I don't call for rolls on something without consequences. Instead a roll represents a characters best effort to do something, with failure preventing any reattempt unless the situation changes. If there's a cost, such as falling during a climb if the roll fails by 5 or requiring an action during combat, then reattempts are permitted.
 

iserith

Magic Wordsmith
That's true ina number of game systems. In D&D, the bar is "is there uncertainty?". From pg 237 of the DMG where it lays out the concept for Ability Checks:

--
USING ABILITY SCORES
When a player wants to do something , it 's often appropriate to let the attempt succeed without a roll or a reference to the character 's ability scores. For example, a character doesn't normally need to make a Dexterity check to walk across an empty room or a Charisma check to order a mug of ale. Only call for a roll if there is a meaningful consequence for failure.
When deciding whether to use a roll, ask yourself two questions:
  • Is a task so easy and so free of conflict and stress that there should be no chance of failure?
  • Is a task so inappropriate or impossible- such as hitting the moon with an arrow-that it can't work?
If the answer to both of these questions is no, some kind of roll is appropriate. The following sections provide guidance on determining whether to call for an ability check, attack roll, or saving throw ; how to assign DCs; when to use advantage and disadvantage; and other related topics.
--

Notice that the only requirement is that it's not an auto success or failure.

This is further expanded on a bit later.

--
MULTIPLE ABILITY CHECKS
Sometimes a character fails an ability check and wants to try again. In some cases , a character is free to do so; the only real cost is the time it takes.
--

D&D as a system does not require there to be consequences to a roll, a "null result" is acceptable in the system.

Now, I tend to run it a bit more like what you described personally, but that's because I've been exposed to concepts like that and agree with them.
Your quote includes the rule for only calling for a roll when there's a meaningful consequence for failure (see bolded), so it would seem to me your assertion (also bolded) does not follow.
 

Tutara

Adventurer
That's true ina number of game systems. In D&D, the bar is "is there uncertainty?". From pg 237 of the DMG where it lays out the concept for Ability Checks:

[SNIPPED]

Now, I tend to run it a bit more like what you described personally, but that's because I've been exposed to concepts like that and agree with them.

As you say, other systems handle it better (in both our opinions, as far as I can tell!). At my table, when I DM, D&D is 'what myself and my players enjoy', not 'what is written in the DMG'. I suspect this is similar for a few other tables as well!

I love the weakening of position that Blades in the Dark has baked into its rules (Standard-Risky-Desperate), and I also love the Minor/Major Fallouts of Heart/Spire. I don't think D&D's bar is particularly compelling - if failure is an option, then failure must carry consequences otherwise failure is pointless. Those consequences might be minor, but in my opinion they must exist. The main thing I have taken from other systems is that failure is not the end - failing forward is an excellent mechanic. The story continues, though not necessarily in the way the characters had hoped...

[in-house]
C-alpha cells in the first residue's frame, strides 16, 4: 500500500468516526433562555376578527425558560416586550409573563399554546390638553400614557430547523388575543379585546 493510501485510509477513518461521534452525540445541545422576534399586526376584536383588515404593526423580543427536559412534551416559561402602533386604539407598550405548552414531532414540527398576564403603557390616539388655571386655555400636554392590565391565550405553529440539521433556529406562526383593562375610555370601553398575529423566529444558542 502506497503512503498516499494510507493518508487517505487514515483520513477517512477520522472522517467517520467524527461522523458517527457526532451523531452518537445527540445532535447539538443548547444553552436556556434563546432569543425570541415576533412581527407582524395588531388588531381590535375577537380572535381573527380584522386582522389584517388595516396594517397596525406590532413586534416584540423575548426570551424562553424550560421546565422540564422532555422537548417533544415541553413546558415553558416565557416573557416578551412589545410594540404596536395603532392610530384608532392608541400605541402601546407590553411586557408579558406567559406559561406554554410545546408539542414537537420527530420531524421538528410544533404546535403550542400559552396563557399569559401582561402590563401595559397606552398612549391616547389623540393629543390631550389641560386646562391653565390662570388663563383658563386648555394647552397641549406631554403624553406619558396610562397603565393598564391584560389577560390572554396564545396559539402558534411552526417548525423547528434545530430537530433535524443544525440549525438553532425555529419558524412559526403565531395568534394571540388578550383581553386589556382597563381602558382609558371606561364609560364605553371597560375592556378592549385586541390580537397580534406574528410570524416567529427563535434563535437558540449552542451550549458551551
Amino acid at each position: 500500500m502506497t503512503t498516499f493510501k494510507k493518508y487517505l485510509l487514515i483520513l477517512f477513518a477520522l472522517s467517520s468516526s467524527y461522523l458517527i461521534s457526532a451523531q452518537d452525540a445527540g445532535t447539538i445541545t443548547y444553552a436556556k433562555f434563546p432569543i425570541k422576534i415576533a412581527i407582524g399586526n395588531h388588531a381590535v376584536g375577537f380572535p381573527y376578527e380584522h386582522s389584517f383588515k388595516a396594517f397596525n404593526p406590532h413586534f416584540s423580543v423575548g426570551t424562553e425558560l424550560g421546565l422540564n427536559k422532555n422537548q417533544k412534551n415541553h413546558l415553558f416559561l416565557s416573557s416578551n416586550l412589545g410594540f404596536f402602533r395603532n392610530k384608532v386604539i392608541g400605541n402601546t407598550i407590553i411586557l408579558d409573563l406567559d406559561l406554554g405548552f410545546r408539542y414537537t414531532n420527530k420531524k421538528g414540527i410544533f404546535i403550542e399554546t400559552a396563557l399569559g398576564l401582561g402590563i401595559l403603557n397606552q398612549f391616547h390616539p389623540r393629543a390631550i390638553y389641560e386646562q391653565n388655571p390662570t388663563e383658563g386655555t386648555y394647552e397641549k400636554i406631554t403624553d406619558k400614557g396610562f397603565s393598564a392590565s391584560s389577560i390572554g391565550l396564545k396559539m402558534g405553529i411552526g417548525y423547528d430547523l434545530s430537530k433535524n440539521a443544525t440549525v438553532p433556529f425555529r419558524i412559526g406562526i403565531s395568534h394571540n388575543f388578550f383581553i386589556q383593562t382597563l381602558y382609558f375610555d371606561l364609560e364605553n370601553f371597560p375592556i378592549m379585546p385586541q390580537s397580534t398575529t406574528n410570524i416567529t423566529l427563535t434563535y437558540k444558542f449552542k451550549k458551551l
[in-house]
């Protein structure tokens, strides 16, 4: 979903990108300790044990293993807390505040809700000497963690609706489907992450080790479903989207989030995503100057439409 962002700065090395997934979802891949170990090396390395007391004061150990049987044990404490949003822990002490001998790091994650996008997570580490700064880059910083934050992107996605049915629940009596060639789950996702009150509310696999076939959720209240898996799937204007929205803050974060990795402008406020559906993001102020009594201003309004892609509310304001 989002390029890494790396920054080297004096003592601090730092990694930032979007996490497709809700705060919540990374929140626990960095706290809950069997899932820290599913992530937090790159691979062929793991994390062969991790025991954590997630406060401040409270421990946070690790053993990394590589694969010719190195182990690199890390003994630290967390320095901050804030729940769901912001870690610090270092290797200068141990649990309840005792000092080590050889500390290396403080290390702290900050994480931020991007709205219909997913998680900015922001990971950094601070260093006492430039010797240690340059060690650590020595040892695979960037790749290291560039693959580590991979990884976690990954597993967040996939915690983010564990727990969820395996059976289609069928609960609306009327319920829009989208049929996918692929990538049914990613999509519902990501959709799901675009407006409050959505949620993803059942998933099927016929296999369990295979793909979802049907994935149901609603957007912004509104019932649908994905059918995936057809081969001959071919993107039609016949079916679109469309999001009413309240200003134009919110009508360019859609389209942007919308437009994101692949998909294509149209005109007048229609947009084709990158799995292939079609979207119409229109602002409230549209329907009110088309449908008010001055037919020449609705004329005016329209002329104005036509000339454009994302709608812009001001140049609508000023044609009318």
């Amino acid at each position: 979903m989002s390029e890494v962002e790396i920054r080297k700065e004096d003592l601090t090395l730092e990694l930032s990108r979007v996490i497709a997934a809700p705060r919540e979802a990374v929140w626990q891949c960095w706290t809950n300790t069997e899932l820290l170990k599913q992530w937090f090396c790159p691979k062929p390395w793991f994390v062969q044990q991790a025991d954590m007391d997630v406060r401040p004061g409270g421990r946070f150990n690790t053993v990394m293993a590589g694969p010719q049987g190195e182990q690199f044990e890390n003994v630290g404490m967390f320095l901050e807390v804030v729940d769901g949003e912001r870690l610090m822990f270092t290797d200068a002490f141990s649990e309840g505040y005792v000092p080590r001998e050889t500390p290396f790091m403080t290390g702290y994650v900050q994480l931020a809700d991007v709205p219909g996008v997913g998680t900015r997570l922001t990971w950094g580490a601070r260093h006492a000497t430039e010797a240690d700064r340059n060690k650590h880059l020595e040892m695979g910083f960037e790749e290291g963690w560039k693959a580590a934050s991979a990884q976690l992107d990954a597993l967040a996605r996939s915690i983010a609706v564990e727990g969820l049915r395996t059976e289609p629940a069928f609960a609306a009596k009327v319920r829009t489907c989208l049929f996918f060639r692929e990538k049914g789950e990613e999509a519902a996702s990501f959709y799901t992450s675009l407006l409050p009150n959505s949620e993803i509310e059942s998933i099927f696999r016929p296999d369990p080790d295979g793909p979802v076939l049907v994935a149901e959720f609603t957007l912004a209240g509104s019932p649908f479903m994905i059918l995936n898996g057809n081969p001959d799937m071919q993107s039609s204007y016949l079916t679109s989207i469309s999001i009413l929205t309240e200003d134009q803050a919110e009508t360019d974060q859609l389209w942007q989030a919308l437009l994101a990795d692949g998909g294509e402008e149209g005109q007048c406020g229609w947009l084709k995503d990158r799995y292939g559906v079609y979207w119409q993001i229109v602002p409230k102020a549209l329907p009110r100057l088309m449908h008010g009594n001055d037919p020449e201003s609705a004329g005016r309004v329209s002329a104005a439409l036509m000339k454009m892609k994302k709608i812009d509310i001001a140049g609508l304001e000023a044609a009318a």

If there is a dice roll, there are stakes. If there are no stakes, there is no dice roll. As such, a failure always has consequences, because otherwise there would be no roll in the first place.

For example, I wouldn’t make a player roll to pick a lock if they were capable and there is no risk of failure or danger. If they are frantically trying to get through a padlocked cellar door as it fills with seawater, then they roll. A single failure doesn’t mean they drown - it means they might jam the lock meaning it now has to be forced. Another failure and maybe the water is above their head. And so on. Whatever makes sense narratively.

Oftentimes, players suggest their own consequences for failure!
Agreed, but with a big old asterisks: "you end your turn /you've spent your action" is a consequence (assuming the time pressure is high enough to be taking turns.)
 

gorice

Hero
Thanks for the responses, everyone! It's interesting to see both variety and similarities.

My own opinion is that 'meaningful consequences for failure', per the DMG, is a bit vague, especially when juxtaposed with the PHB's claim that checks are made 'when the outcome is uncertain' (or words to that effect). This is why I was interested in learning what other people actually do about it.

In my own case, I've tried a few different techniques, depending on the circumstances. At the moment, I generally have a few background timers (a bit like 'clocks') attached to different types of time increment. I do still use immediate consequences for failure when there is an obvious one, but often that would feel a bit forced, so I advance one of the timers instead.